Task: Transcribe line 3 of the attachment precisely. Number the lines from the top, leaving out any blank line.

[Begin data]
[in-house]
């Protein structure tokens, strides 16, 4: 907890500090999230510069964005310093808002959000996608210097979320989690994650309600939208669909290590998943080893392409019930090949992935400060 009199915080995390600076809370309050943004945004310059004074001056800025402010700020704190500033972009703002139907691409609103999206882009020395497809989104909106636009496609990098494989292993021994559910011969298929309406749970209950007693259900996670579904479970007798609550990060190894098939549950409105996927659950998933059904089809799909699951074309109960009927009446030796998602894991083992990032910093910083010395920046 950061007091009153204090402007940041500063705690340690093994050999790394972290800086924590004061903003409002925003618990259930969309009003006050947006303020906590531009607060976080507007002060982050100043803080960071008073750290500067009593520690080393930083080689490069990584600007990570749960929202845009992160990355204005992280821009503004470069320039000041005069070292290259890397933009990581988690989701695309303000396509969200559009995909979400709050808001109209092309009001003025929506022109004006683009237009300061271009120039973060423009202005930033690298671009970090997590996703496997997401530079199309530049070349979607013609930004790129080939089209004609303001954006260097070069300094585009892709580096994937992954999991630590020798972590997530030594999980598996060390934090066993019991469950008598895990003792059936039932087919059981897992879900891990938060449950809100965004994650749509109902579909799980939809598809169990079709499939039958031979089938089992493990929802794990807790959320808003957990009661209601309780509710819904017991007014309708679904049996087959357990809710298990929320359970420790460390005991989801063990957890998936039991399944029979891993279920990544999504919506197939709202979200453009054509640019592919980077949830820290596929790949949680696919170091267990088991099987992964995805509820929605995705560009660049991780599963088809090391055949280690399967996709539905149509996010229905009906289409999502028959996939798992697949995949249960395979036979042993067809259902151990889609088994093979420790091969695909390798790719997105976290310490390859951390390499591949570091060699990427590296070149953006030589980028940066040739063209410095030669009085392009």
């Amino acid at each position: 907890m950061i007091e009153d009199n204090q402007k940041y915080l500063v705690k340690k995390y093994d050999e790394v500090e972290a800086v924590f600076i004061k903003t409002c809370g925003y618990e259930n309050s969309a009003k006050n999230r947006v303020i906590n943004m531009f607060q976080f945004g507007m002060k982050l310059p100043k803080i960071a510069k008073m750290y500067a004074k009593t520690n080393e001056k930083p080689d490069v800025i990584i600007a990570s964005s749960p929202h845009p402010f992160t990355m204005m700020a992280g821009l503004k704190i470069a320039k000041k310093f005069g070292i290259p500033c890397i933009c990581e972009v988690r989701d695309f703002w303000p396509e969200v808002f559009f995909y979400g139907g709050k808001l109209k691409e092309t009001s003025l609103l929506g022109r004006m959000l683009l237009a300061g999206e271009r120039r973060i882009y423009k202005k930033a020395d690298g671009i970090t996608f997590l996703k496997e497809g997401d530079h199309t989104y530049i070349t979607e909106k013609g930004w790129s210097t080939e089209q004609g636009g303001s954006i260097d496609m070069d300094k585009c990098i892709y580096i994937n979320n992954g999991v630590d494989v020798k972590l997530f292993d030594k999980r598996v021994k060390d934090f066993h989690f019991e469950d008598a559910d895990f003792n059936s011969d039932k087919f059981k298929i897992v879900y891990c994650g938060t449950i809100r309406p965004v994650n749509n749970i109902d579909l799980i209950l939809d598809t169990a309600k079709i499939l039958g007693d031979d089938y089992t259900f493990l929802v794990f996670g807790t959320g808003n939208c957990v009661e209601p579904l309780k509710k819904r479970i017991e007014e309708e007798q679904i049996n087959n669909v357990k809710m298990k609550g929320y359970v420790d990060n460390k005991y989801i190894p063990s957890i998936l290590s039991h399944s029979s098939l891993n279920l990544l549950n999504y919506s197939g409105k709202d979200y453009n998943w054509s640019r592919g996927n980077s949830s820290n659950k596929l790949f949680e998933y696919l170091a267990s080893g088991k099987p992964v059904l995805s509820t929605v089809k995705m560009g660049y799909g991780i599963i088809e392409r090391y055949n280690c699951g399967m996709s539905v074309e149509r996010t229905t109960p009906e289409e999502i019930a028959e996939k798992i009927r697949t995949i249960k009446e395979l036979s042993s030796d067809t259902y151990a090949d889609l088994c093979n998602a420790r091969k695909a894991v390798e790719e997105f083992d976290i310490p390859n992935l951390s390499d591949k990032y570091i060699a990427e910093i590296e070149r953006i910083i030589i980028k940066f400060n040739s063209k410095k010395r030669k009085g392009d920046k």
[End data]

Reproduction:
């Amino acid at each position: 907890m950061i007091e009153d009199n204090q402007k940041y915080l500063v705690k340690k995390y093994d050999e790394v500090e972290a800086v924590f600076i004061k903003t409002c809370g925003y618990e259930n309050s969309a009003k006050n999230r947006v303020i906590n943004m531009f607060q976080f945004g507007m002060k982050l310059p100043k803080i960071a510069k008073m750290y500067a004074k009593t520690n080393e001056k930083p080689d490069v800025i990584i600007a990570s964005s749960p929202h845009p402010f992160t990355m204005m700020a992280g821009l503004k704190i470069a320039k000041k310093f005069g070292i290259p500033c890397i933009c990581e972009v988690r989701d695309f703002w303000p396509e969200v808002f559009f995909y979400g139907g709050k808001l109209k691409e092309t009001s003025l609103l929506g022109r004006m959000l683009l237009a300061g999206e271009r120039r973060i882009y423009k202005k930033a020395d690298g671009i970090t996608f997590l996703k496997e497809g997401d530079h199309t989104y530049i070349t979607e909106k013609g930004w790129s210097t080939e089209q004609g636009g303001s954006i260097d496609m070069d300094k585009c990098i892709y580096i994937n979320n992954g999991v630590d494989v020798k972590l997530f292993d030594k999980r598996v021994k060390d934090f066993h989690f019991e469950d008598a559910d895990f003792n059936s011969d039932k087919f059981k298929i897992v879900y891990c994650g938060t449950i809100r309406p965004v994650n749509n749970i109902d579909l799980i209950l939809d598809t169990a309600k079709i499939l039958g007693d031979d089938y089992t259900f493990l929802v794990f996670g807790t959320g808003n939208c957990v009661e209601p579904l309780k509710k819904r479970i017991e007014e309708e007798q679904i049996n087959n669909v357990k809710m298990k609550g929320y359970v420790d990060n460390k005991y989801i190894p063990s957890i998936l290590s039991h399944s029979s098939l891993n279920l990544l549950n999504y919506s197939g409105k709202d979200y453009n998943w054509s640019r592919g996927n980077s949830s820290n659950k596929l790949f949680e998933y696919l170091a267990s080893g088991k099987p992964v059904l995805s509820t929605v089809k995705m560009g660049y799909g991780i599963i088809e392409r090391y055949n280690c699951g399967m996709s539905v074309e149509r996010t229905t109960p009906e289409e999502i019930a028959e996939k798992i009927r697949t995949i249960k009446e395979l036979s042993s030796d067809t259902y151990a090949d889609l088994c093979n998602a420790r091969k695909a894991v390798e790719e997105f083992d976290i310490p390859n992935l951390s390499d591949k990032y570091i060699a990427e910093i590296e070149r953006i910083i030589i980028k940066f400060n040739s063209k410095k010395r030669k009085g392009d920046k």